Seven Deadly Sins

The above Facebook post from “Sad Jesus” made me think about the Bible, a book that’s had a considerable influence in shaping Western culture. It’s often claimed in the Bible’s favour that, by and large, it has provided the moral foundation on which this culture rests. Unquestionably, chapters and verses can be quoted in which there’s explicit encouragement (often at pain of eternal damnation) to avoid the “7 Deadly Sins” referred to above, along with lots of others. 

What strikes me, however, as a Bible reader, is that page after page of ‘the Good Book’ provides examples, in the behaviour of some of its leading figures, of every one of these ‘deadly sins’ listed. And often, if one reads with careful, open-minded attention, one finds no explicit criticism or condemnation of such behaviour, either from the Bible writers, or from their God. Sometimes, indeed, such “apathy, cruelty, duplicity, hypocrisy, false morality, abuse of power and cultivated ignorance” actually advance God’s personal purposes and plans!

To take just two examples, God decides, (for reasons known only to himself), that Isaac’s younger son, Jacob, should ‘inherit’ God’s promise of land, descendants and blessing, rather than the first-born son Esau. What follows is a contrived rigmarole ‘cooked up’ by Jacob and his mother, involving opportunistic contrivances that include downright lies, cheating and deceit, to bring this about, but there’s no hint in the text of disapproval, nor of condemnation ‘from above’. Or there’s the Israelite King Jephtha who, having defeated the Ammonites in battle, vowed in celebration to sacrifice to God whatever came out of his house first. It was his daughter. She was duly sacrificed, and neither do the writers condemn him, nor does God intervene to halt such horrific stupidity and senseless cruelty.

This is where, although it may upset some people, I see a link with the stories of the Greek divinities on Mount Olympus, in their relationships with one another, and with various human beings ‘down below’. Sometimes their attitudes and behaviour are exemplary – thoughtful, considerate, courteous, cooperative and helpful. Sometimes they are appalling – thoughtless, inconsiderate, discourteous, divisive and disastrous. There’s the breaking of promises, betrayal of trust, unwanted interference in others’ affairs, unnecessary stirring up of trouble, not to mention theft, violence, murder and rape. And what we get in the Greek myths, we can find in the Bible as well, if we read it all rather than just the standard comfortable and comforting quotes, like John 3:16 etc.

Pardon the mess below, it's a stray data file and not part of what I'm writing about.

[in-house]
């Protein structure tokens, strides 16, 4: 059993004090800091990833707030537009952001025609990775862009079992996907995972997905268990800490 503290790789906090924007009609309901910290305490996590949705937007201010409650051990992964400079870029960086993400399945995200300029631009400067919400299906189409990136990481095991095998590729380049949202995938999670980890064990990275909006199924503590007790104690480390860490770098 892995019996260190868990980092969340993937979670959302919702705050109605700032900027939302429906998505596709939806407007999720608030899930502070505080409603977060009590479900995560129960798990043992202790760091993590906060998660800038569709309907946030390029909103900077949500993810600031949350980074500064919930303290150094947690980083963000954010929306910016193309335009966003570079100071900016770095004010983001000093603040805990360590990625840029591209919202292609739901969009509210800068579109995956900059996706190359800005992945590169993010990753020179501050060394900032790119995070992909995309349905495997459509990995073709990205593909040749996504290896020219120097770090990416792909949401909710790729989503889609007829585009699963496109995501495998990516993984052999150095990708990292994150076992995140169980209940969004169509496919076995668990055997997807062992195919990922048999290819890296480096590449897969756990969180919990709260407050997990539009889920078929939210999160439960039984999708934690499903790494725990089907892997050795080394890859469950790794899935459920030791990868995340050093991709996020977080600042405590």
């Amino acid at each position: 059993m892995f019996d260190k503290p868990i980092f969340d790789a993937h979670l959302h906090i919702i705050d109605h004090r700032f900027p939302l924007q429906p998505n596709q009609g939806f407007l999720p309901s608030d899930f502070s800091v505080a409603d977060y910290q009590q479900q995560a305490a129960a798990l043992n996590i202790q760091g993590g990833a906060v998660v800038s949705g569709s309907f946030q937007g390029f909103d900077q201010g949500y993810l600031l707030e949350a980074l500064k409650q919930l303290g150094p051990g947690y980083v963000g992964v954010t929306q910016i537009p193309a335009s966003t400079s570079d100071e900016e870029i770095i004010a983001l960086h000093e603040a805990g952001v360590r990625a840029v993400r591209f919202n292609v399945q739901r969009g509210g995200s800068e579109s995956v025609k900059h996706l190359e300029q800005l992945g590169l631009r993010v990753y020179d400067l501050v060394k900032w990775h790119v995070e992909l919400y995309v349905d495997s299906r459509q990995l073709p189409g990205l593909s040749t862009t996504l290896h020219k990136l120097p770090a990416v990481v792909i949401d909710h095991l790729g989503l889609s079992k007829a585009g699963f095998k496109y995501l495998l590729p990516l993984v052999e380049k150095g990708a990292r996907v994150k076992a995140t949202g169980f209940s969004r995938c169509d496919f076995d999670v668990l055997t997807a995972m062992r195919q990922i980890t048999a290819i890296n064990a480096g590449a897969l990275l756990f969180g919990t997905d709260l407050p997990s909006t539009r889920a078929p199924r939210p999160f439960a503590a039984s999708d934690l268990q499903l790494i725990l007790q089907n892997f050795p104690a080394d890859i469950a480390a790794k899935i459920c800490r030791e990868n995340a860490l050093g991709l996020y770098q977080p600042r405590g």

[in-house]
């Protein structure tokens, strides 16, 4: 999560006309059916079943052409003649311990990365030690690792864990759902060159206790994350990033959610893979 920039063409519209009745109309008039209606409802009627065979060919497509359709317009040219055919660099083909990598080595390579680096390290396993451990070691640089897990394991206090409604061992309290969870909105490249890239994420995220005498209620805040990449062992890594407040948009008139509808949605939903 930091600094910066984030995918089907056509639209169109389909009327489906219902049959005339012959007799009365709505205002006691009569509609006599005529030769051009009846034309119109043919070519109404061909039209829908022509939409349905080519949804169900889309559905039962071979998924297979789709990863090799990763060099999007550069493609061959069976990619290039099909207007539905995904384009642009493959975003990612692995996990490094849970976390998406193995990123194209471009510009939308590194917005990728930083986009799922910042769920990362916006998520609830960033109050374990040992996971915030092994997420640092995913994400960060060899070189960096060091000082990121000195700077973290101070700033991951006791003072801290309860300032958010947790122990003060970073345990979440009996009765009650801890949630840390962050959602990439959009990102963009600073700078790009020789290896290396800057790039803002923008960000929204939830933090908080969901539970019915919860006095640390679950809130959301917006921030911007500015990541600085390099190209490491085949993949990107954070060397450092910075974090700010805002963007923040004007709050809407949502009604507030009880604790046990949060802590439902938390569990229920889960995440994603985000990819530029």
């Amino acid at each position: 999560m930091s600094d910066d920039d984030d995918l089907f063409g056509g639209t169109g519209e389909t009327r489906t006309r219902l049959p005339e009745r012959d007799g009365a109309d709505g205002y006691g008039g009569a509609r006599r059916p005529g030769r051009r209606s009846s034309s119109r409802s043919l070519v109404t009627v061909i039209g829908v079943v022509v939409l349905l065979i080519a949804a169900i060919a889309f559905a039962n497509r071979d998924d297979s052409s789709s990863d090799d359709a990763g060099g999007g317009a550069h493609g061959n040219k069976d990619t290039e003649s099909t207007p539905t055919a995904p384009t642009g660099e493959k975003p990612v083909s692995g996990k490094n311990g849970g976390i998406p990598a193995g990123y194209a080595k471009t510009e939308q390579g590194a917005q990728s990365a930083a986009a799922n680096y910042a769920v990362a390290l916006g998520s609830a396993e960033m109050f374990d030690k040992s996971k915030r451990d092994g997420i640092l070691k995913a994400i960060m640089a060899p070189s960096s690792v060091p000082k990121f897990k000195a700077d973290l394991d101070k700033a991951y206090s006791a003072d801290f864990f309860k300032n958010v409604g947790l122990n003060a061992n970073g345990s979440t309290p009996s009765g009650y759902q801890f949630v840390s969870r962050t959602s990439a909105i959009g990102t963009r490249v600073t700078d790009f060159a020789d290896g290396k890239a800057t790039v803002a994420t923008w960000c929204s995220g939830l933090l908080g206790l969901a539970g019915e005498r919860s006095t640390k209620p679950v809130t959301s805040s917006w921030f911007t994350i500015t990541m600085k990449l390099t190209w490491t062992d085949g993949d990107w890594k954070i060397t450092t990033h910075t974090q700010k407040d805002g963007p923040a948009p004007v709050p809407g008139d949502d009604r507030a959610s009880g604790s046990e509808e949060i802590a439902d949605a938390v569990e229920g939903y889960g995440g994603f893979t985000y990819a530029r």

Again, although it might upset some, for me it’s helpful to recognise that, in the Bible stories, which were written by human beings, God is one of the characters, if not the leading one, in the ongoing drama. Sometimes his portrayed behaviour is admirable, and sometimes it is unforgivable. He commits genocide in a universal flood. He commits mass murder of all the first-born children in Egypt. He kills thousands of his own people with plague and pestilence if they put a foot wrong. And yet, in Jekyll and Hyde fashion, he can be pictured as patient, considerate, thoughtful, merciful, forgiving, faithful and loving.   

To me, the Bible is a marvellously, and essentially, readable book, but not because it’s authoritatively factual or historical or biographical, which, in my view, leads us astray into John Bunyan’s ‘bypath meadow’, that’s filled with futile argumentation. Rather, it’s because, like other great works, such as those of Homer and Hesiod, it’s a priceless ‘work of art’. As long as we don’t simply take it at face value, but realise that its language is mostly mythical, symbolic, figurative, and metaphorical, then like all works of art, it shows us not only how best we can live and behave, but also how we ought not to live and behave.

As far as reading it is concerned, the King James Version may well be ok for an occasional tasting, like some old, well matured, fine wine. Very fresh, readable and easily understandable, however, is the Contemporary English Version. Why not give it a go? 

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